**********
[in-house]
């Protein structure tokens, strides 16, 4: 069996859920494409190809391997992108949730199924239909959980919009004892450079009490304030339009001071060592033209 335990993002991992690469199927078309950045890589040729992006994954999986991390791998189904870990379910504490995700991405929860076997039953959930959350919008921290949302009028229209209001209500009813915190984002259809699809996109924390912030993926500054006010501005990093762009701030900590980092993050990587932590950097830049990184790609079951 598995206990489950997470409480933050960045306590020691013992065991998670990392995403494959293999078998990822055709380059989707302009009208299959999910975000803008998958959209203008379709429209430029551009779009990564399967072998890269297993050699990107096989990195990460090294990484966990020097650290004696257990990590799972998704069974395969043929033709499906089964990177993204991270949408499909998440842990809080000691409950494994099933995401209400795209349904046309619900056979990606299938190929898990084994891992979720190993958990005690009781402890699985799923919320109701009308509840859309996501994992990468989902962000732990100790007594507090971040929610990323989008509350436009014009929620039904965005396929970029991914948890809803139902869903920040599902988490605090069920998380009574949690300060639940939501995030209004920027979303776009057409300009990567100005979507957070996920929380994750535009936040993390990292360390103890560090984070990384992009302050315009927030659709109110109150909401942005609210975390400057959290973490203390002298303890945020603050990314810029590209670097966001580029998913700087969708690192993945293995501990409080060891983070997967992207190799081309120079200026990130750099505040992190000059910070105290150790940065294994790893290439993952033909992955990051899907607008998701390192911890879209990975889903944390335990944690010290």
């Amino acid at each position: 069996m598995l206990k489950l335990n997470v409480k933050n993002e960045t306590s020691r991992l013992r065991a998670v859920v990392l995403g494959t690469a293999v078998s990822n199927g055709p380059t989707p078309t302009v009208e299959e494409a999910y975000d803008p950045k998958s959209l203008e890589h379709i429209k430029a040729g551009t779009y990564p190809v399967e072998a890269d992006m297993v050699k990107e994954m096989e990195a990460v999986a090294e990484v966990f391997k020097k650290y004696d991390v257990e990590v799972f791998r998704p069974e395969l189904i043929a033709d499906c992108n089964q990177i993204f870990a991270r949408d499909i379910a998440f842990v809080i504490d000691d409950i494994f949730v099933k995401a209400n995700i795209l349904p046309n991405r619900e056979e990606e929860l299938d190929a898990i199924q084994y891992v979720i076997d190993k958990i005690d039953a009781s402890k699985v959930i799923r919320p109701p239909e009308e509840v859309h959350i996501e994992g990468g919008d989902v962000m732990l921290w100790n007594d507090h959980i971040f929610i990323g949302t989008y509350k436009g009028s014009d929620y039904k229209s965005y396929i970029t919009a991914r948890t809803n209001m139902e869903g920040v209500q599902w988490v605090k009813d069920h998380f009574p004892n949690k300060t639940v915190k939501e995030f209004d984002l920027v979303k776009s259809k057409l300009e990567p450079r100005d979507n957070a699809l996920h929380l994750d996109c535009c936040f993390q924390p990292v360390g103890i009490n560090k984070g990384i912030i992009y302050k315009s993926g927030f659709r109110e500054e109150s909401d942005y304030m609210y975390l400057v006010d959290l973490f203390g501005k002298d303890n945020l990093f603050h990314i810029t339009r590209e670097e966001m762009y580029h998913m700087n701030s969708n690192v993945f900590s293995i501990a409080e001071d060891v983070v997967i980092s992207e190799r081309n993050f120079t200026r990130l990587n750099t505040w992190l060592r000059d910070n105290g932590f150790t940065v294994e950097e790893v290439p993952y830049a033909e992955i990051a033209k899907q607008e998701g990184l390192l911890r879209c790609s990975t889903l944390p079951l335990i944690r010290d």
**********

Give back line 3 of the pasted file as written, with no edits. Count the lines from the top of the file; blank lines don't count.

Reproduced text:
């Amino acid at each position: 069996m598995l206990k489950l335990n997470v409480k933050n993002e960045t306590s020691r991992l013992r065991a998670v859920v990392l995403g494959t690469a293999v078998s990822n199927g055709p380059t989707p078309t302009v009208e299959e494409a999910y975000d803008p950045k998958s959209l203008e890589h379709i429209k430029a040729g551009t779009y990564p190809v399967e072998a890269d992006m297993v050699k990107e994954m096989e990195a990460v999986a090294e990484v966990f391997k020097k650290y004696d991390v257990e990590v799972f791998r998704p069974e395969l189904i043929a033709d499906c992108n089964q990177i993204f870990a991270r949408d499909i379910a998440f842990v809080i504490d000691d409950i494994f949730v099933k995401a209400n995700i795209l349904p046309n991405r619900e056979e990606e929860l299938d190929a898990i199924q084994y891992v979720i076997d190993k958990i005690d039953a009781s402890k699985v959930i799923r919320p109701p239909e009308e509840v859309h959350i996501e994992g990468g919008d989902v962000m732990l921290w100790n007594d507090h959980i971040f929610i990323g949302t989008y509350k436009g009028s014009d929620y039904k229209s965005y396929i970029t919009a991914r948890t809803n209001m139902e869903g920040v209500q599902w988490v605090k009813d069920h998380f009574p004892n949690k300060t639940v915190k939501e995030f209004d984002l920027v979303k776009s259809k057409l300009e990567p450079r100005d979507n957070a699809l996920h929380l994750d996109c535009c936040f993390q924390p990292v360390g103890i009490n560090k984070g990384i912030i992009y302050k315009s993926g927030f659709r109110e500054e109150s909401d942005y304030m609210y975390l400057v006010d959290l973490f203390g501005k002298d303890n945020l990093f603050h990314i810029t339009r590209e670097e966001m762009y580029h998913m700087n701030s969708n690192v993945f900590s293995i501990a409080e001071d060891v983070v997967i980092s992207e190799r081309n993050f120079t200026r990130l990587n750099t505040w992190l060592r000059d910070n105290g932590f150790t940065v294994e950097e790893v290439p993952y830049a033909e992955i990051a033209k899907q607008e998701g990184l390192l911890r879209c790609s990975t889903l944390p079951l335990i944690r010290d």